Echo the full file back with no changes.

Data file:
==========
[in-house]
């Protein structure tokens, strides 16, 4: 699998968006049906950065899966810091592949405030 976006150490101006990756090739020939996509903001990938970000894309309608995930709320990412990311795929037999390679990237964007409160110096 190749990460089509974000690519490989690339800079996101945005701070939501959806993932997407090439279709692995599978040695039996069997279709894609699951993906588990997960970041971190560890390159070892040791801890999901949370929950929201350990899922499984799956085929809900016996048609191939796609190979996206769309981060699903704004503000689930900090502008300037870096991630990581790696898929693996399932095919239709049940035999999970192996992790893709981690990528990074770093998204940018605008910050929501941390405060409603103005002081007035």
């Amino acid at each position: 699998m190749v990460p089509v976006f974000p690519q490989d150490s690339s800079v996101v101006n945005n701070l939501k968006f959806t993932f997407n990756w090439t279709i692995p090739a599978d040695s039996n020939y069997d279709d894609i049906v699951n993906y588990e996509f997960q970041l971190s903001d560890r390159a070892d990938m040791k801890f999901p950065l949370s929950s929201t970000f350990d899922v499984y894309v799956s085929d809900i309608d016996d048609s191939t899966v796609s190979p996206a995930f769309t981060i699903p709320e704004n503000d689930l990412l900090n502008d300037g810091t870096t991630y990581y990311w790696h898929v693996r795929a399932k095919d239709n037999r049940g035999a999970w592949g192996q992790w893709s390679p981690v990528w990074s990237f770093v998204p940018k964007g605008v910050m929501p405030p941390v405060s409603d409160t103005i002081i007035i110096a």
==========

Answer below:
[in-house]
């Protein structure tokens, strides 16, 4: 699998968006049906950065899966810091592949405030 976006150490101006990756090739020939996509903001990938970000894309309608995930709320990412990311795929037999390679990237964007409160110096 190749990460089509974000690519490989690339800079996101945005701070939501959806993932997407090439279709692995599978040695039996069997279709894609699951993906588990997960970041971190560890390159070892040791801890999901949370929950929201350990899922499984799956085929809900016996048609191939796609190979996206769309981060699903704004503000689930900090502008300037870096991630990581790696898929693996399932095919239709049940035999999970192996992790893709981690990528990074770093998204940018605008910050929501941390405060409603103005002081007035």
């Amino acid at each position: 699998m190749v990460p089509v976006f974000p690519q490989d150490s690339s800079v996101v101006n945005n701070l939501k968006f959806t993932f997407n990756w090439t279709i692995p090739a599978d040695s039996n020939y069997d279709d894609i049906v699951n993906y588990e996509f997960q970041l971190s903001d560890r390159a070892d990938m040791k801890f999901p950065l949370s929950s929201t970000f350990d899922v499984y894309v799956s085929d809900i309608d016996d048609s191939t899966v796609s190979p996206a995930f769309t981060i699903p709320e704004n503000d689930l990412l900090n502008d300037g810091t870096t991630y990581y990311w790696h898929v693996r795929a399932k095919d239709n037999r049940g035999a999970w592949g192996q992790w893709s390679p981690v990528w990074s990237f770093v998204p940018k964007g605008v910050m929501p405030p941390v405060s409603d409160t103005i002081i007035i110096a």